Discussion in 'Index Futures' started by u130747, Nov 4, 2002.

  1. CalTrader

    CalTrader Guest

    The MERC is a tough place to get anything done: Their management on the systems side has had some challenges: some people have been replaced. One thing that I would say about the MERC - I dont know if its still true today - is that while I was there the culture of the exchange organization was not as cut throat as many other large companies: That is, it was deemed important to collaboratively solve problems. One of the issues with getting things done at the MERC in the past was that many important decisions needed direct or indirect approval by member committees or individual members. This made implementing important time-critical solutions more difficult than they needed to be..... My sense of things today at the MERC is that many of these types of issues have been greatly improved.
    #31     Nov 5, 2002
  2. I told them Jasper was still in beta, but do they listen? No!
    #32     Nov 6, 2002
  3. LOL

    Remember that prick high schooler who shorted ELX (EMLX at the time) and put out a phony story on the wires, and Bloomberg picked it up? The stock dropped 40 points or something that day. What ever happened to that punk?
    #33     Nov 6, 2002
  4. how can this crash globex servers without making the punk lose a lot of money?
    i can imagine someone placing just 1 lot limit buys way below the bid (or limt sells above the ask) then canceling immediately, repeat and repeat... like a denial of service attack... but simultaneous bid and offers?
    isn't that expensive (in commissions) and losses because of partial fills?

    Also didn't the broker noticed the guy was overloading their servers?
    #34     Nov 6, 2002
  5. Sounds peculiar

    How's he entering those orders directly into Globex. He'd have to have an active approved link to the Globex front end - not something you'd get dialing in from home through AOL. If it was through a broker, why would the broker computer allow him to process 10,000 contract orders?
    #35     Nov 6, 2002
  6. tntneo

    tntneo Moderator

    there are reports which suggest the hacker story is not true.
    I don't know what is real or not.

    I should mention that it takes usually some time to trace a hacker. And to do this, the hack should be pretty skilled. So being caught so easily is suspicious.

    please can anyone confirm or not the story, with source mentioned, links so that we can judge for ourselves.
    #36     Nov 7, 2002
  7. tntneo

    tntneo Moderator

    sources again do suggest this hacker story is a hoax.

    for known, past, exchange wide outage (NYSE and NASDAQ), one was attributed to a human error (running a diagnostic software at the very very wrong time - MCI for Nasdaq) and software glitches when upgrading to another version (NYSE).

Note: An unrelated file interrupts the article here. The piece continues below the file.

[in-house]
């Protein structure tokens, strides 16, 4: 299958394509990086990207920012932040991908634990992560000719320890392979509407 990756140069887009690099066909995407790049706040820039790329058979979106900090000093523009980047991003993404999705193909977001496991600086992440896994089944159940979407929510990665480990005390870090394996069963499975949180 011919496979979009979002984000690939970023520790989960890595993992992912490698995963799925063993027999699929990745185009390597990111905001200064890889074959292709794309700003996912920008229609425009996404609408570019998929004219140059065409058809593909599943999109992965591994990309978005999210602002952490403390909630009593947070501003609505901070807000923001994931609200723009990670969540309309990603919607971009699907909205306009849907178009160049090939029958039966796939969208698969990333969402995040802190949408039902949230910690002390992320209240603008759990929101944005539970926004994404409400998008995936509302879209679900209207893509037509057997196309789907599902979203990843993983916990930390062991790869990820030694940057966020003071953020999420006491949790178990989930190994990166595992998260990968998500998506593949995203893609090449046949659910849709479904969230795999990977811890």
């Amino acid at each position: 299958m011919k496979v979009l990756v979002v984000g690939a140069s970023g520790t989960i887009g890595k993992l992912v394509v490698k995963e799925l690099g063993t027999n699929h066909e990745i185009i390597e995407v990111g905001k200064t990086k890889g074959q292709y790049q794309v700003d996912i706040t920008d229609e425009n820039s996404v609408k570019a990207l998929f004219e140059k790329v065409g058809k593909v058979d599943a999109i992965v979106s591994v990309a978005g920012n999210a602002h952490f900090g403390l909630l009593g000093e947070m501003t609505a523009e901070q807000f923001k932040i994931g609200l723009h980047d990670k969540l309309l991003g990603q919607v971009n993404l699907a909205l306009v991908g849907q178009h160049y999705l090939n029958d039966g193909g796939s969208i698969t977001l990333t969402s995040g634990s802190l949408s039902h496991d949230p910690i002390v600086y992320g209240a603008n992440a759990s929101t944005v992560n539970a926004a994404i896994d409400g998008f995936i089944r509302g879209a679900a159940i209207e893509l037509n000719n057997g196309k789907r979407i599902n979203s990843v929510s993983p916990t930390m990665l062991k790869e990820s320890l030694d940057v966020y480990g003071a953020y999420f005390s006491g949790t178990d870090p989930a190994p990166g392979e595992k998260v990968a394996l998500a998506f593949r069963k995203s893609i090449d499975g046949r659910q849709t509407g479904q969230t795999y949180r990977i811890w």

So it is very possible that the same happened here. The romantic version with the hacker.. well.. just that, romantic.
    #37     Nov 7, 2002
  8. It does make you pause and wonder -- one really good hacker getting through the system and somehow being able to post 100,000 contracts at ask -- it could echo outward causing a worldwide economic panic.

    I wouldn't be surprised if Al Queda has been looking into something like this. All you would need to do is bypass the numerous safeguards in place, get to the heart of the system and have globex transmit false information about market data.

    Hopefully they have their system locked down very securely -- but all it takes is one tiny bug somewhere to exploit a security breach and WAM -- See ya S&P!
    #38     Nov 7, 2002
  9. Te'

    Te' Guest

    40? Try like 80! Next to the suprise rate cut in Jan 2000 that was the craziest action I have ever seen :p Gotta love it!
    #39     Nov 7, 2002
  10. tntneo

    tntneo Moderator

    yep ! I do remember vividly this rate cut...
    it scared the crap out of me!

    That's the kind of thing I always try to keep in mind while trading or helping with some software.
    Disasters do happen and they can kill you. It takes just a few seconds.
    you can't prevent it. you can't predict it. you can only (barely) manage it.

    about the fake orders.
    it happened in the past already. usually human error not criminal activity.
    they can recognize it pretty quickly and freeze operations.
    Actually in Europe, such a wrong order, which triggered catastrophic automatic selling and stop blowing, was actually reversed. All executions rendered 'void' (even those with big big gains).
    This is possible since the exchange can bust trades. (there was a trap though, some orders were not cancelled, I think. but I am not totally sure.. please correct me if someone remembers).
    I can imagine the same would happen in chicago. I don't pretend to know all the rules, so maybe I am wrong. But many at the exchange would lobby to save their rear end of a wrongful manipulation.

    #40     Nov 7, 2002